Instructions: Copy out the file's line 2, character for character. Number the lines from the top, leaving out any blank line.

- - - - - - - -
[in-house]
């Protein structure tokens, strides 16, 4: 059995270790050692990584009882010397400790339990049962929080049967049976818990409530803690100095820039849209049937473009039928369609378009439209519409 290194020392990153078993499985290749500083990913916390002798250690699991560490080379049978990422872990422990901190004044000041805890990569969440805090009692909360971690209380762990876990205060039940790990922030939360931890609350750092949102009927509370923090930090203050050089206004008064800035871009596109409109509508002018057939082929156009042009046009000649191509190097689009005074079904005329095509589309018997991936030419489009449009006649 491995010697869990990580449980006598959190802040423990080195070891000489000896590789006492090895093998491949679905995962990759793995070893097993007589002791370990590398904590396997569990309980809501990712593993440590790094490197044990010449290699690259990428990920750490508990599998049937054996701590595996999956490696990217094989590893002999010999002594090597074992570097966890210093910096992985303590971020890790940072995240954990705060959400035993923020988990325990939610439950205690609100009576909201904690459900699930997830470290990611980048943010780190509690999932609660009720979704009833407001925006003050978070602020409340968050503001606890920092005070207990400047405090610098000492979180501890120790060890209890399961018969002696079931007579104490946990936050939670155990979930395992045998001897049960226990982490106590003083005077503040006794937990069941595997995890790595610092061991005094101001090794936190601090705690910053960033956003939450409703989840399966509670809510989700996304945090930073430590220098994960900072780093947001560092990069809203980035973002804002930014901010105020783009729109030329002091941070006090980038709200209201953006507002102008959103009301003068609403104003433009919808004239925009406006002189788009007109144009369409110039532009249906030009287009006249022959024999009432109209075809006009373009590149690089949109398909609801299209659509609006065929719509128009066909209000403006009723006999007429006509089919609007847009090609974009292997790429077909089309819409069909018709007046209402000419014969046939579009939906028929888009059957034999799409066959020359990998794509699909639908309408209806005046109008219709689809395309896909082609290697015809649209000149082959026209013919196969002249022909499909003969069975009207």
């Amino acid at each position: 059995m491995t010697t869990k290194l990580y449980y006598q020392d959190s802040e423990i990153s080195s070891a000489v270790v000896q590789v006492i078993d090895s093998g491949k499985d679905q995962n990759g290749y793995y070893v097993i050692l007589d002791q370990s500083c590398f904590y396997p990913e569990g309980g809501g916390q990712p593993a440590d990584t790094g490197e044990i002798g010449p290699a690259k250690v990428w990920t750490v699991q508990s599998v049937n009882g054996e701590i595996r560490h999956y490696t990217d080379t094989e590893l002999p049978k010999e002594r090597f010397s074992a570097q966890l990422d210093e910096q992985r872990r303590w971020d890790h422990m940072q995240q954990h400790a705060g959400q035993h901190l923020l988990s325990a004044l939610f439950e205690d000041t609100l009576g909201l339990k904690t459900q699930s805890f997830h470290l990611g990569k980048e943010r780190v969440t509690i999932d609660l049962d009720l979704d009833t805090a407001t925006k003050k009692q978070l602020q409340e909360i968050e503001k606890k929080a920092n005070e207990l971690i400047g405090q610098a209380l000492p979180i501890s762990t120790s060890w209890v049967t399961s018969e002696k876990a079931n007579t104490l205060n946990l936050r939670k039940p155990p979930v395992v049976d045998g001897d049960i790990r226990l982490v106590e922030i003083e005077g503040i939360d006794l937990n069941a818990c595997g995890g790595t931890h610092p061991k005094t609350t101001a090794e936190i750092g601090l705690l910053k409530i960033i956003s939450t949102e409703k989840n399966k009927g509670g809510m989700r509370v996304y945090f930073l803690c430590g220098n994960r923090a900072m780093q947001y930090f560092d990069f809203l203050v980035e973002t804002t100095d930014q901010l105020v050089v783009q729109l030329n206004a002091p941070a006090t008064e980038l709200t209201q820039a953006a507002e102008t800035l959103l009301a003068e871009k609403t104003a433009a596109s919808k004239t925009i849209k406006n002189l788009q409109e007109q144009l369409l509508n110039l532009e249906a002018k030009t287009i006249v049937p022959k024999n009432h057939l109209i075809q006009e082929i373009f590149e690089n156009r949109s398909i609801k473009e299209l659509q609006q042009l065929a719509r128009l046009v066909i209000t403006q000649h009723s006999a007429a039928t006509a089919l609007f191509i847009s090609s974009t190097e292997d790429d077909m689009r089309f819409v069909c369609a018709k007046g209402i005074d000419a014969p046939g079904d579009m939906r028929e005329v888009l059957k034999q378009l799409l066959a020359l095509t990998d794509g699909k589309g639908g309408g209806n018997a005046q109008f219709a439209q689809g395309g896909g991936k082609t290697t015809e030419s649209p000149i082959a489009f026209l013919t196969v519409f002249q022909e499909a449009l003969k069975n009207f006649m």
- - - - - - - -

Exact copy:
């Protein structure tokens, strides 16, 4: 059995270790050692990584009882010397400790339990049962929080049967049976818990409530803690100095820039849209049937473009039928369609378009439209519409 290194020392990153078993499985290749500083990913916390002798250690699991560490080379049978990422872990422990901190004044000041805890990569969440805090009692909360971690209380762990876990205060039940790990922030939360931890609350750092949102009927509370923090930090203050050089206004008064800035871009596109409109509508002018057939082929156009042009046009000649191509190097689009005074079904005329095509589309018997991936030419489009449009006649 491995010697869990990580449980006598959190802040423990080195070891000489000896590789006492090895093998491949679905995962990759793995070893097993007589002791370990590398904590396997569990309980809501990712593993440590790094490197044990010449290699690259990428990920750490508990599998049937054996701590595996999956490696990217094989590893002999010999002594090597074992570097966890210093910096992985303590971020890790940072995240954990705060959400035993923020988990325990939610439950205690609100009576909201904690459900699930997830470290990611980048943010780190509690999932609660009720979704009833407001925006003050978070602020409340968050503001606890920092005070207990400047405090610098000492979180501890120790060890209890399961018969002696079931007579104490946990936050939670155990979930395992045998001897049960226990982490106590003083005077503040006794937990069941595997995890790595610092061991005094101001090794936190601090705690910053960033956003939450409703989840399966509670809510989700996304945090930073430590220098994960900072780093947001560092990069809203980035973002804002930014901010105020783009729109030329002091941070006090980038709200209201953006507002102008959103009301003068609403104003433009919808004239925009406006002189788009007109144009369409110039532009249906030009287009006249022959024999009432109209075809006009373009590149690089949109398909609801299209659509609006065929719509128009066909209000403006009723006999007429006509089919609007847009090609974009292997790429077909089309819409069909018709007046209402000419014969046939579009939906028929888009059957034999799409066959020359990998794509699909639908309408209806005046109008219709689809395309896909082609290697015809649209000149082959026209013919196969002249022909499909003969069975009207």